3 Safe Methods for Getting Rid of Skin Tags
Tired of dealing with annoying skin tags? Skip the dangerous, at-home removal methods and find out how to get rid of skin tags safely with these three methods.
Tired of dealing with your skin tags? Although these small, fleshy pieces of skin are usually harmless, they can be incredibly annoying to deal with on an everyday basis.
Some people remove their skin tags because they keep catching on their clothing. Others choose to remove them strictly for aesthetic reasons.
No matter which camp you’re in, there are both right and wrong ways to go about removing your skin tags. If you want to know how to get rid of skin tags safely, you’ve come to the right place.
Here are three things you need to know on how to get rid of skin tags safely:
- Although skin tags are usually benign, many people find them irritating and don’t like the way they look
- Skin tags are often considered a cosmetic procedure and may not be covered by insurance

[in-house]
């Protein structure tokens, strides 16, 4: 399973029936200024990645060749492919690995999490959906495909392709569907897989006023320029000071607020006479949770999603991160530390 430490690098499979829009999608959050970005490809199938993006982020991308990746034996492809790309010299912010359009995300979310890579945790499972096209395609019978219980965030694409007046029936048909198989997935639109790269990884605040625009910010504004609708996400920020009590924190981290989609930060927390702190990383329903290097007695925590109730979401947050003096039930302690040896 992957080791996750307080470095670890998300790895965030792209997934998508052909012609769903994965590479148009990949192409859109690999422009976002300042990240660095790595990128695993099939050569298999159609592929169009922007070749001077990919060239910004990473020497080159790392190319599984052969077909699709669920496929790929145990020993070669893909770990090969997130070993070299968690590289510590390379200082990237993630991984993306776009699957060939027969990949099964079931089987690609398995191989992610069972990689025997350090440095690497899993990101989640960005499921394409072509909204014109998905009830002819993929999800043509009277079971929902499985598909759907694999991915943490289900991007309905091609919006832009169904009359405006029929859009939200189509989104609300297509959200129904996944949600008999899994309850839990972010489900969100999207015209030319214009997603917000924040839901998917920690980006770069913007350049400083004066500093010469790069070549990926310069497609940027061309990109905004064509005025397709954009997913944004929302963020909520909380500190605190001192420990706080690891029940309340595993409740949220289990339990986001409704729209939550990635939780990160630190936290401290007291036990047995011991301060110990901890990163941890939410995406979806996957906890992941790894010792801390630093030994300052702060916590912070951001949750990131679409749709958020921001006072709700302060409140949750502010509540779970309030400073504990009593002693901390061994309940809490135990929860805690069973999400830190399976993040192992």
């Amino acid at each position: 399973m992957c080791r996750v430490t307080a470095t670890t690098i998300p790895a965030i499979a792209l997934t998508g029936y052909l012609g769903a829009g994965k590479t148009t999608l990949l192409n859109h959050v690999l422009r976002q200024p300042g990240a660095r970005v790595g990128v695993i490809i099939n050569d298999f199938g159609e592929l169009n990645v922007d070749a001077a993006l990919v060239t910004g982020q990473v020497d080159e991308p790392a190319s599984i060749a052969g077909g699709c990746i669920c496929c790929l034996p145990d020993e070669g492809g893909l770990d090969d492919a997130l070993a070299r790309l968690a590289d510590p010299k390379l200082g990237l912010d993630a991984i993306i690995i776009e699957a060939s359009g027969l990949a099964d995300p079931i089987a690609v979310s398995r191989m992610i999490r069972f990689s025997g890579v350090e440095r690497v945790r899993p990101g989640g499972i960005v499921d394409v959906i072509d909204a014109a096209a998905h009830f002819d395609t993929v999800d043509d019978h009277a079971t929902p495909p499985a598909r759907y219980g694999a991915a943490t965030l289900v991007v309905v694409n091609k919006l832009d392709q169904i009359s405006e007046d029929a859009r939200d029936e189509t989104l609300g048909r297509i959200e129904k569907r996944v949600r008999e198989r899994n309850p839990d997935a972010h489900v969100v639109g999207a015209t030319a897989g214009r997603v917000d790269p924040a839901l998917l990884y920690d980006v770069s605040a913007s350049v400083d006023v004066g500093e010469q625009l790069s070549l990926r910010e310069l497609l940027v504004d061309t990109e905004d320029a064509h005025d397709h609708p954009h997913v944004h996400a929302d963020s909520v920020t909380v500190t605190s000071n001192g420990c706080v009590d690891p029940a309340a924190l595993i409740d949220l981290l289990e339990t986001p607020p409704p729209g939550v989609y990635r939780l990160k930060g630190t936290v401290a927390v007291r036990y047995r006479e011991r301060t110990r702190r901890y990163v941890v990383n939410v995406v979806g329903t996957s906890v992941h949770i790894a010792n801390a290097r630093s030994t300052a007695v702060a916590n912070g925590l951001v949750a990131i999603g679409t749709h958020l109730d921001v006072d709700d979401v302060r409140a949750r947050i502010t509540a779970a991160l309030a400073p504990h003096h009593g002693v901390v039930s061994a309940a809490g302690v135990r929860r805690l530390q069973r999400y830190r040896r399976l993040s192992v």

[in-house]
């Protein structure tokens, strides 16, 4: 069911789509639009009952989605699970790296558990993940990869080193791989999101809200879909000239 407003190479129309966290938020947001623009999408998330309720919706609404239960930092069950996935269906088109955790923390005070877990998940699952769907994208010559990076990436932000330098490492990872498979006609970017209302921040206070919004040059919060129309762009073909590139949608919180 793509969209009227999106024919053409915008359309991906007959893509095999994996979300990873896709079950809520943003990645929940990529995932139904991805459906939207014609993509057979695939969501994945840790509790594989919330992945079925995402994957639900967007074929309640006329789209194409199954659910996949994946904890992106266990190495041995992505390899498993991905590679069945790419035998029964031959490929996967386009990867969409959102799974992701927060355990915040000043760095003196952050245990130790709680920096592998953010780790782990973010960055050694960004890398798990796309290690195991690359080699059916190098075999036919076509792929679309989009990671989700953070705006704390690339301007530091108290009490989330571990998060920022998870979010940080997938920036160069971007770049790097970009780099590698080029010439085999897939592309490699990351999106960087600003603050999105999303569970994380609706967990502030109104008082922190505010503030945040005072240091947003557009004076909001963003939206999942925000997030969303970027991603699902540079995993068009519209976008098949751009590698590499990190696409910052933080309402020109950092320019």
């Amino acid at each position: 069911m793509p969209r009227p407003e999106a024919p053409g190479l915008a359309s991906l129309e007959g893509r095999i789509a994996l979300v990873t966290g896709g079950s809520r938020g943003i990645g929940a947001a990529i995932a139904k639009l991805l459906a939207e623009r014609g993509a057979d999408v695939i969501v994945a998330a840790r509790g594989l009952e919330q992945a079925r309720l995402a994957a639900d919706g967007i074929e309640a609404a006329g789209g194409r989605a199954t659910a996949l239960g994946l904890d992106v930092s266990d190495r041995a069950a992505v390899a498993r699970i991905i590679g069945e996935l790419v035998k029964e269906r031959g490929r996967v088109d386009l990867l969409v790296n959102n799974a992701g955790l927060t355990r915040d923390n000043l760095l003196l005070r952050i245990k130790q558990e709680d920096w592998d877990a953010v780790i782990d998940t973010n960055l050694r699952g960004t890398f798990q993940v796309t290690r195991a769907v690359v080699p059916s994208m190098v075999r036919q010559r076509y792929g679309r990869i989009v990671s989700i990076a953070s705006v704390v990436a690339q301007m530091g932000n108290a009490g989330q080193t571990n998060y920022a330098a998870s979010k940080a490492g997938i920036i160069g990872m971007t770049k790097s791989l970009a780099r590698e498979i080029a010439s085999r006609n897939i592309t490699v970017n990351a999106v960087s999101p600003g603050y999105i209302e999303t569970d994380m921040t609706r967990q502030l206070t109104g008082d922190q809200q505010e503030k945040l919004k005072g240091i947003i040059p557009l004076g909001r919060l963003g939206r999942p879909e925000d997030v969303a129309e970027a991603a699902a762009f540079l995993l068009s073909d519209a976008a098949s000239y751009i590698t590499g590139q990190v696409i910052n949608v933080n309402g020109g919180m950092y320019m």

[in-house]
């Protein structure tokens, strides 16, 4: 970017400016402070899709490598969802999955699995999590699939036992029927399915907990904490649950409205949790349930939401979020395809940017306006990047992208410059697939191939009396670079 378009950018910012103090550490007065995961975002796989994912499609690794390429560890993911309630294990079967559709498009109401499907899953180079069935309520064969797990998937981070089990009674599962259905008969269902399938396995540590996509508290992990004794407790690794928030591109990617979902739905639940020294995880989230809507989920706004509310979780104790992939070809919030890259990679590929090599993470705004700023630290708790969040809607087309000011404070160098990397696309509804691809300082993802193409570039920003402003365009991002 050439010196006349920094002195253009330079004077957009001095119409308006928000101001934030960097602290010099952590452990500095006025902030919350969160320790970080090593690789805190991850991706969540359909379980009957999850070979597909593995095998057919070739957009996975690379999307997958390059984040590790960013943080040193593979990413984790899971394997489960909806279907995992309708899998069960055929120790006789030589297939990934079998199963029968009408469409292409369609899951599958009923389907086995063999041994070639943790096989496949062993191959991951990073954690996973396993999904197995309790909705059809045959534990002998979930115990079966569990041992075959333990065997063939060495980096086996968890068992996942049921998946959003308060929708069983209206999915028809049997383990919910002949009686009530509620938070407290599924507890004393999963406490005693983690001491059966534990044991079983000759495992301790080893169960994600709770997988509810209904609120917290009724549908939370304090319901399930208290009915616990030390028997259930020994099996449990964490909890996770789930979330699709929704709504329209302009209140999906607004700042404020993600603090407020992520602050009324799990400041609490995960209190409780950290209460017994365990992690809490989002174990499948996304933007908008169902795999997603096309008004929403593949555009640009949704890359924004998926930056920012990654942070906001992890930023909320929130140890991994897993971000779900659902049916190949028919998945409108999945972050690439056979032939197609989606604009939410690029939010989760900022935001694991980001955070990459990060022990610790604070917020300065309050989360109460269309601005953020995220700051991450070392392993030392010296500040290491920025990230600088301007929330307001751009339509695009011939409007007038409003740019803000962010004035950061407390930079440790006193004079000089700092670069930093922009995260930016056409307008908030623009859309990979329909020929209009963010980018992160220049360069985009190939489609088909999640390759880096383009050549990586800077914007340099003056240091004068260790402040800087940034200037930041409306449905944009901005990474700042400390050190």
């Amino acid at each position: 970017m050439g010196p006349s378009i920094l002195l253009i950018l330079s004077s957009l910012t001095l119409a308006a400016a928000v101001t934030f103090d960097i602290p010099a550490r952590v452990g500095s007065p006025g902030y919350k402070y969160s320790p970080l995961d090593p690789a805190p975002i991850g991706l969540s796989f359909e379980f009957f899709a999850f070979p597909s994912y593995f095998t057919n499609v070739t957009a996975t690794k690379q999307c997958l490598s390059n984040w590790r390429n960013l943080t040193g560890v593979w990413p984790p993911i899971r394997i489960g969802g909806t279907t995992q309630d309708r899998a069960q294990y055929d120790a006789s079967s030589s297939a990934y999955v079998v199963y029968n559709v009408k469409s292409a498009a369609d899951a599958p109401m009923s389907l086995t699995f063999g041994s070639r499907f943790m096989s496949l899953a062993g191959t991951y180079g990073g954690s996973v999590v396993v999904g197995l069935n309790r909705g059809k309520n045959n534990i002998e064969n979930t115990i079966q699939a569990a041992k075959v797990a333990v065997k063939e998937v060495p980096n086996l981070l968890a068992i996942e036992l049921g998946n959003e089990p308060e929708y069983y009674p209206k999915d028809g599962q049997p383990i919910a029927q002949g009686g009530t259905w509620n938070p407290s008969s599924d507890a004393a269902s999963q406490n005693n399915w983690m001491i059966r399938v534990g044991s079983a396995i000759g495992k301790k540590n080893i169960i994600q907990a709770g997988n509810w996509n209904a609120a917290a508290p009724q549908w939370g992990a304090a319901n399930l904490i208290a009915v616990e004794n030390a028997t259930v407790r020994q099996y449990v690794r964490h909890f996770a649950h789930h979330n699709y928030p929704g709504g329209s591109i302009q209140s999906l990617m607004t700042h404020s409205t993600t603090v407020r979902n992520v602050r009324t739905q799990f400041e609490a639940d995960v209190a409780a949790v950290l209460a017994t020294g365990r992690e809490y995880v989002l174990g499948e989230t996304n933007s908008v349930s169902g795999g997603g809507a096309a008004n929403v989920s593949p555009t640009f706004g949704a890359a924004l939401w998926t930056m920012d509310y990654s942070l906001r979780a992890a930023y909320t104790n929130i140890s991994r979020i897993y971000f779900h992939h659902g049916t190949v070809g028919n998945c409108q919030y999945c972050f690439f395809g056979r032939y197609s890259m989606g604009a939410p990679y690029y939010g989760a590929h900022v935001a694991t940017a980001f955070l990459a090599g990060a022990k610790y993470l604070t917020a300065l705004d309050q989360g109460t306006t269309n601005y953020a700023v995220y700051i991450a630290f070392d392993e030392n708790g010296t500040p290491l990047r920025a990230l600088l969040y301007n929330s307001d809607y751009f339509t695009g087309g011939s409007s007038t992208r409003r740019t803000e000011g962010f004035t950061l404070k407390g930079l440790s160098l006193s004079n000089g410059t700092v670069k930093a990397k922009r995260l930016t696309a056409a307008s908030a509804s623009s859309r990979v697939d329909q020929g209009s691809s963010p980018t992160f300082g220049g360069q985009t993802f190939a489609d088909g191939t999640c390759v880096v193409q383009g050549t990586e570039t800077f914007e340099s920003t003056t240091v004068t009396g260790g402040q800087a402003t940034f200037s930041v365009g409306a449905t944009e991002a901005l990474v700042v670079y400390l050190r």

- It’s strongly recommended that you avoid attempting skin tag removal methods at home
What Causes Skin Tags?
Skin tags, also known as acrochordons and papillomas, are a benign skin condition that appears in the form of small, fleshy pieces of skin. Though scientists still don’t know much about skin tags, there are certain medical conditions and risk factors associated with their formation.
Insulin resistance, which is associated with prediabetes, may increase the chance of developing skin tags. In a 2010 study published in Anais Brasileiros de Dermatologia, researchers found a compelling link between the skin tags and insulin resistance (see claim: “The presence of multiple skin tags was strongly associated with insulin resistance irrespective of other risk factors.”)
Another theory is that skin tags are genetic. According to a 2019 study in Clinical, Cosmetic and Investigational Dermatology, certain genotypes are strongly associated with the development of skin tags (see claim: “…19 and rs6214 gene polymorphisms may contribute to a predisposition of STs in Egyptian patients.”)